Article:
A pattern is emerging with councils' sentiments towards Jamie Oliver's school dinners TV series. Just like Marmite, you either love it, or you hate it.
Not only do some councils think the show is giving school meals services an uncalled-for bad reputation, the ones which haven't been graced with Jamie's presence are feeling hard done by. As one councillor told us: 'I'm not bitter or anything, but I hate it when we see councils gloating that their school has been visited.' No, not bitter at all.
Does new Chief Executives' Task Force chair Rob Sykes have football in his blood? Perhaps so, considering the Worcestershire chief executive's resemblance to suave presenter Des Lynam.
With luck he might fill us in on how the goalposts will move when the Treasury makes efficiency targets even harder.
Isn't it great to see 'joined-up' government in action? Two reports emerged on the same day about London's 7/7 bombings. One by the London Regional Resilience Forum and the other by the Home Office. The Home Office study says there is more that needs to be improved, including the communications equipment used by the emergency services, meanwhile the forum's release was headlined: 'London better prepared than ever'.
Minister's own goal
Whatever happened to 'education, education, education'? In a Tory-bashing section of his Labour conference speech, education secretary Alan Johnson recounted how Kenneth Baker complained that being reshuffled to the job from environment was like 'moving from Arsenal to Charlton'. 'Charlton are in the premiership now,' Mr Johnson beamed.
As he spoke Charlton were second from bottom with just one league win all season.
The Clinton effect
Sir Michael Lyons had to shout above a noisy street rumpus during a meeting in a marquee at the Labour conference.
'It's a protest by people who want to pay more council tax,' he joked, laying on the irony for those still wanting to soak the middle classes.
Fellow panellist, Lucy de Groot, the Improvement & Development Agency's executive director, was unconcerned by
'I'm still feeling quite physically emotional after hearing Bill Clinton,'
The rum Mr Brown
As my valet serves me my daily glass of Woolas' Patent Tonic, I conclude my perusal of Mr Gordon Brown's speech, in which he has declared himself a localist.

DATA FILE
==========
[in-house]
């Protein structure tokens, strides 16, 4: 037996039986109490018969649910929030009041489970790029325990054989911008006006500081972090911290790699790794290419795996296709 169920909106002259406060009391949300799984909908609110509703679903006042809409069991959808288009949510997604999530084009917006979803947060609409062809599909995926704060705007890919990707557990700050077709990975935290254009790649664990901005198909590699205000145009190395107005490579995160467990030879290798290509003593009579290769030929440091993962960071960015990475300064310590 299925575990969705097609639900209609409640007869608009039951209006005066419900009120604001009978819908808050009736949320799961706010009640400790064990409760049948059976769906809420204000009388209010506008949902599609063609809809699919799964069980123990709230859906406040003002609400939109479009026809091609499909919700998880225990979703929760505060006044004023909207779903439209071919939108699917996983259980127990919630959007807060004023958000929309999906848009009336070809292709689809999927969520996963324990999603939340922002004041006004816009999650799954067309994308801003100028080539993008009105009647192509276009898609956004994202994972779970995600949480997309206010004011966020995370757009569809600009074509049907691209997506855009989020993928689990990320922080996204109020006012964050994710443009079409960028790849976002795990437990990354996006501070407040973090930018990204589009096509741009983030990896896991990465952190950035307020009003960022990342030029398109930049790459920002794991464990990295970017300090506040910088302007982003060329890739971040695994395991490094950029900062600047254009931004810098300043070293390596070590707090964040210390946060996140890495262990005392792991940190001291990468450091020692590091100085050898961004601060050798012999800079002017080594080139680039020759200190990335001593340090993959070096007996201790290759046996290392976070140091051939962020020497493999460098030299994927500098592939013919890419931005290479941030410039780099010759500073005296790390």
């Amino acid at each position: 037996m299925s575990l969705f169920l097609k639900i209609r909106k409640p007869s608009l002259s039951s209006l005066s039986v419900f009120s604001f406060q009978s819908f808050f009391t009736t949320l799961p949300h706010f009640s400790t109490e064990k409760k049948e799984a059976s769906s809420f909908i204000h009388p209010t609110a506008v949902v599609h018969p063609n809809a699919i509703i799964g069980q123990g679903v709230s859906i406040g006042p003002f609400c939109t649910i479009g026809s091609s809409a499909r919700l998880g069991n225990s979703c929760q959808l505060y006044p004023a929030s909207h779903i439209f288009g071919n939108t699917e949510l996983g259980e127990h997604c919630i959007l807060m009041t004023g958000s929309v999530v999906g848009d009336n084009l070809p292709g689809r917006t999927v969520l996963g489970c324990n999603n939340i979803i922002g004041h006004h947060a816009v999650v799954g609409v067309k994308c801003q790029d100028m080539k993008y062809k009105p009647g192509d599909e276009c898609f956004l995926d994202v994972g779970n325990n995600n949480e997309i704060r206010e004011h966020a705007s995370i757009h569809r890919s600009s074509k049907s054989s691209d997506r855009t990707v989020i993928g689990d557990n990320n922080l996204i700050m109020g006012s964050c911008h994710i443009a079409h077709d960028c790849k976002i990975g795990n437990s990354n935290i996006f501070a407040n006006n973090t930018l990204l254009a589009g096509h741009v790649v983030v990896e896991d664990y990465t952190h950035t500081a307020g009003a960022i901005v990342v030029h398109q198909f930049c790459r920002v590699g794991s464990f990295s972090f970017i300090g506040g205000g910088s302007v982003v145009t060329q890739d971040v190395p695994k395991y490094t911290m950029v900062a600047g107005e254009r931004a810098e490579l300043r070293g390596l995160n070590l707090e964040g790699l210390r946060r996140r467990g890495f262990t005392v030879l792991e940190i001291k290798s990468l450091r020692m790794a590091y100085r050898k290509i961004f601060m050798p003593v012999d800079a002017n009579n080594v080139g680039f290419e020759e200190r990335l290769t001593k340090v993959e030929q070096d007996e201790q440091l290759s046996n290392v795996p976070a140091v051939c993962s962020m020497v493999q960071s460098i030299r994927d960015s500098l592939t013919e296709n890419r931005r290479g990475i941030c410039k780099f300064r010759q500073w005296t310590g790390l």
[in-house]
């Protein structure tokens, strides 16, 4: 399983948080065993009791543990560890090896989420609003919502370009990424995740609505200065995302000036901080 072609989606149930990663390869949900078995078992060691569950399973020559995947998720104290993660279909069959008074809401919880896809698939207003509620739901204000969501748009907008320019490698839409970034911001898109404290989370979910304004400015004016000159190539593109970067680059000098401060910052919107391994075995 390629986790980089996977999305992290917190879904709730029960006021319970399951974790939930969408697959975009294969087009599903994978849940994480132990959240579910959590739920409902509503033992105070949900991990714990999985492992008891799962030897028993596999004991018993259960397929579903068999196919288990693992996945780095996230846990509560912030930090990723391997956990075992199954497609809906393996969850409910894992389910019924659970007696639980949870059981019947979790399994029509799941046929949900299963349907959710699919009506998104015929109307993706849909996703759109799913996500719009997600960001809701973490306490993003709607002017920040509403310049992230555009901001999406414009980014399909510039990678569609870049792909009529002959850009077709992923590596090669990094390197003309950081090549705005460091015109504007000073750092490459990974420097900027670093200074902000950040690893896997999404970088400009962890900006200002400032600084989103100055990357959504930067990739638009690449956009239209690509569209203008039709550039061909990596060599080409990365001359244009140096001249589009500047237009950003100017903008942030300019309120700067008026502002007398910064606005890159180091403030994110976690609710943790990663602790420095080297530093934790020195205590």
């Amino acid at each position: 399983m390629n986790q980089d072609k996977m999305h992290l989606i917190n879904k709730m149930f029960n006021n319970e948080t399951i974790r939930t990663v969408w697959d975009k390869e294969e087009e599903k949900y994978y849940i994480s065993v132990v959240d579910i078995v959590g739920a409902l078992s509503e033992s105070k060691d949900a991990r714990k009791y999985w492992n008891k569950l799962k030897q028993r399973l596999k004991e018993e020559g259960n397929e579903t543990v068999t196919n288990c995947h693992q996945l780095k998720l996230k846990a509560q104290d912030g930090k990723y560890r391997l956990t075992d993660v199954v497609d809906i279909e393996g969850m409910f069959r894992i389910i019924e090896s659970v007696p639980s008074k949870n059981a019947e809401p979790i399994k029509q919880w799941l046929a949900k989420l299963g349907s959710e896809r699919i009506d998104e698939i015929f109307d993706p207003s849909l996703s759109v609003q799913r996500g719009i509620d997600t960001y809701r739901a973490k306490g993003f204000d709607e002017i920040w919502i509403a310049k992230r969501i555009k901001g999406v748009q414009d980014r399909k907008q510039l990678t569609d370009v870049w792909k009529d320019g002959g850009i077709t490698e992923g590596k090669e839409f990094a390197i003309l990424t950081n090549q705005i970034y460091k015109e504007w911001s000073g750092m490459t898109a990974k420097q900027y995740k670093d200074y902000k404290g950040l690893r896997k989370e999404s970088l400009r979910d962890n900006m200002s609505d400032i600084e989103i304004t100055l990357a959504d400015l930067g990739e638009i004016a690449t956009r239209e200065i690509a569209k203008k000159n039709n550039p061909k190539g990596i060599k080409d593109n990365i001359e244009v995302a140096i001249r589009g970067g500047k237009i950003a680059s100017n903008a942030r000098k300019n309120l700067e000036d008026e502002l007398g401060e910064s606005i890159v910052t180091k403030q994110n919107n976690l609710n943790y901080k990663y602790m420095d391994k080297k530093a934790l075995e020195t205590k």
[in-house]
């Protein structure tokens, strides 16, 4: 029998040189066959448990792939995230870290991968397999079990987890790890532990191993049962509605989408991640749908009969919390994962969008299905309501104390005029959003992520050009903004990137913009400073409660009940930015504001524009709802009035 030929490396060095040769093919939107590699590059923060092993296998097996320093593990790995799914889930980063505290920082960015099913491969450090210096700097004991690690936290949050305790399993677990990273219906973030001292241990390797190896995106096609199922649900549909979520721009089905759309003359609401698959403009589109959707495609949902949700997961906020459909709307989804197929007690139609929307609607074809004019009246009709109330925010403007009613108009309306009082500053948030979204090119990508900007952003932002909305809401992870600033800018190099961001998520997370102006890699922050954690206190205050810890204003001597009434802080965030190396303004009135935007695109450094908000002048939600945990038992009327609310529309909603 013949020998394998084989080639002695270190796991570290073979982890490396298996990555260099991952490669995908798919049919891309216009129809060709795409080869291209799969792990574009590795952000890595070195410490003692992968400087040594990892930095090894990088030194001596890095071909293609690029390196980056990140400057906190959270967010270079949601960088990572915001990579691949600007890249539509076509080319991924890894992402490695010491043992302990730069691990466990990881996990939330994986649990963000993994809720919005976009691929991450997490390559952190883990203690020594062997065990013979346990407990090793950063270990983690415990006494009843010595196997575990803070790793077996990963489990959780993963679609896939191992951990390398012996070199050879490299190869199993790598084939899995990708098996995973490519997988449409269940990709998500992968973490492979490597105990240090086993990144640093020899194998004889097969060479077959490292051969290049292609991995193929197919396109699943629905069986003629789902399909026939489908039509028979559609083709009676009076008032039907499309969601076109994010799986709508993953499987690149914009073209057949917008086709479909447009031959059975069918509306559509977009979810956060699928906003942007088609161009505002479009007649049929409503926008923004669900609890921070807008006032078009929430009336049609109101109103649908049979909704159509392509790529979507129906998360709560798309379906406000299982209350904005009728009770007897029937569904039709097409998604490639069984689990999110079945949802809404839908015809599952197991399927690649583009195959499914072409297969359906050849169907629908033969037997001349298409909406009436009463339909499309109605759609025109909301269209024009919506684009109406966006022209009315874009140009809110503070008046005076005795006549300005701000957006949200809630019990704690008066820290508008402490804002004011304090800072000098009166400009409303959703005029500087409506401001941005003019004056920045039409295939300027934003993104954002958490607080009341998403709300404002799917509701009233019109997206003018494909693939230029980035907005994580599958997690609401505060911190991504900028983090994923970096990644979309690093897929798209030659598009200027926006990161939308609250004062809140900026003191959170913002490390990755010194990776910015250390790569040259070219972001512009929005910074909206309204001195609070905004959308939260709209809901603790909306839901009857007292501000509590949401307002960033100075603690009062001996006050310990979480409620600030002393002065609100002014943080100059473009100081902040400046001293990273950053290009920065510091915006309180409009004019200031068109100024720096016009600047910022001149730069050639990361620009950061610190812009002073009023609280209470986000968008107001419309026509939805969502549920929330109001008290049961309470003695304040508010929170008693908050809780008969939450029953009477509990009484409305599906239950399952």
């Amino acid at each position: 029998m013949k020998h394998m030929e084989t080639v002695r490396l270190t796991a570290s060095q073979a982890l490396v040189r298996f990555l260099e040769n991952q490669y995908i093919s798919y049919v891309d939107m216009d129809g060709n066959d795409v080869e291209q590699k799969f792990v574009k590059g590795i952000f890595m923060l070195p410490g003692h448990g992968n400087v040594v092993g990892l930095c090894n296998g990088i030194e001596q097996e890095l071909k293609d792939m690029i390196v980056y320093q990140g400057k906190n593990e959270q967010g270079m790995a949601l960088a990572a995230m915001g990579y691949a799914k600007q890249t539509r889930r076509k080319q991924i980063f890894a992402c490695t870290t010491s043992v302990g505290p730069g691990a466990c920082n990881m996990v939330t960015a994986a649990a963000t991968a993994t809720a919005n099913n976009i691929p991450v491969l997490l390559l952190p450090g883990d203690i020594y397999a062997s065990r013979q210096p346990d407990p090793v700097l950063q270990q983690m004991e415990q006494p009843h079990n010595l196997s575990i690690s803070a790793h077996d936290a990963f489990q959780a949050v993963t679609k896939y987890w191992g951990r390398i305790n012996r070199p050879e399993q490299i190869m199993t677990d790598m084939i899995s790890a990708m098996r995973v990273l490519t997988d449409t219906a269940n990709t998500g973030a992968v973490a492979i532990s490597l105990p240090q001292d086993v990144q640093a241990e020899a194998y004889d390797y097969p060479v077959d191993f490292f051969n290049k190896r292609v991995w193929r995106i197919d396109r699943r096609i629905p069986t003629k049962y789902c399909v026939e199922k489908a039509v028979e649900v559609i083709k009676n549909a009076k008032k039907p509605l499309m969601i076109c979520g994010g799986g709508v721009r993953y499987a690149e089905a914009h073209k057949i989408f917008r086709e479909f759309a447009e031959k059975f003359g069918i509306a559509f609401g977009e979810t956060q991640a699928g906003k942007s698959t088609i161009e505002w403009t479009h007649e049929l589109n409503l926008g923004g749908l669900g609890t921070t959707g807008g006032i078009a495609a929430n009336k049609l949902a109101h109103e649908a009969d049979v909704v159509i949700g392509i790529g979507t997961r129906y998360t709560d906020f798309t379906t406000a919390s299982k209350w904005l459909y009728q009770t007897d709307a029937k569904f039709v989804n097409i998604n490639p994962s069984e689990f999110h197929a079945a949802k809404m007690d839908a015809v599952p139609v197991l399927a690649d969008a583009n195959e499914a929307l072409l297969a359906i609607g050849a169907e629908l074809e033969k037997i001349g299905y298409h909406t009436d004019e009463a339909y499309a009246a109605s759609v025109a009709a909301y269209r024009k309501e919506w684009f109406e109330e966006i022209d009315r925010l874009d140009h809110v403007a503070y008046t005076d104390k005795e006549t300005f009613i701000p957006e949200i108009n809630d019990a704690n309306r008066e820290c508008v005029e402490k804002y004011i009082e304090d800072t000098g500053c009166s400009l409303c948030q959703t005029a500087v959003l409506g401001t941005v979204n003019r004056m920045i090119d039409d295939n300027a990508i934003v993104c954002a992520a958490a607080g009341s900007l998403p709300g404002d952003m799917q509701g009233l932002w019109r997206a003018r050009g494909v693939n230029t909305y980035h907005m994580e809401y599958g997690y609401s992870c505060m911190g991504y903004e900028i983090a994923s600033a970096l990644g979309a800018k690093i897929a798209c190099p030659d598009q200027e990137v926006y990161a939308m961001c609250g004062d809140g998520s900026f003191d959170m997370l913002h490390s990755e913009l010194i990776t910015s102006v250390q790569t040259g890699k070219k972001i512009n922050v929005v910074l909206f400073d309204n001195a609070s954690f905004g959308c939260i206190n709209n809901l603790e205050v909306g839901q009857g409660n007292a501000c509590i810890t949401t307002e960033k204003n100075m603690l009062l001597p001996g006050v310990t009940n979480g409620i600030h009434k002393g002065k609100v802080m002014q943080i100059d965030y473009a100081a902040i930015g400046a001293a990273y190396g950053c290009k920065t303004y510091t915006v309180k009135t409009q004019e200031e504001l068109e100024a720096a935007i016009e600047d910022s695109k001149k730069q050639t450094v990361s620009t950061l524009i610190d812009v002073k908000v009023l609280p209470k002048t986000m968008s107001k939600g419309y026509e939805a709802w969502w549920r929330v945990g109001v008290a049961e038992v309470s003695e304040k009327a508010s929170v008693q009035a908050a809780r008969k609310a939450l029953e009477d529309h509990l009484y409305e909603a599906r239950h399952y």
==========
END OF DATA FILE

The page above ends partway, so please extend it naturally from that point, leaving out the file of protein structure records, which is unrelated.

I am amazed. It is rather as if my sovereign lady Victoria had suddenly announced herself to be a pole dancer, so improbable is his claim.
This is the same Mr Brown who has turned the Treasury into a veritable octopus of Whitehall, with tentacles reaching into every department such that not a farthing might be spent without his approval.
Members of my club (The Ringfencer, St James') tell me that Brown's say-so is needed for every decision from the colonising of Tanganyika to granting permission for urchins to descend from their chimneys on Sundays.
I have often urged my council to buy a great public clock, so that my factory workers might be more punctual, only to be told, 'my dear Mr Smith, we would need Treasury PFI credits, and I fear your employees would all be dead before those came through'.
I call Brown's claims rather rum.
The benefits of gruel
I am intrigued to see that burghers of South Gloucestershire Council propose a nationalised school meals service in the interests of healthy eating.
But how would they ensure that all children received an equally healthy meal?
Perhaps a great kitchen could be built in the Midlands and meals pumped to every school through underground pipes.
Fresh fruit, brown bread and nourishing gruel would speed beneath the land.
I once suggested such a system for the distribution of water, but was told it would never work.
Sir Michael doffs his cap
While driving in my carriage, I see Sir Michael Lyons atop a soap box telling an excited mob of his plans for local government finance.
'What about capping then,' a ruffian shouts from the back.
The gist of Lyons' reply is that while he in 'not an enthusiast for capping', he understands that the government values it 'as a safety valve', alas he has no powers to recommend its discontinuance.
Mark my words, this man will go far.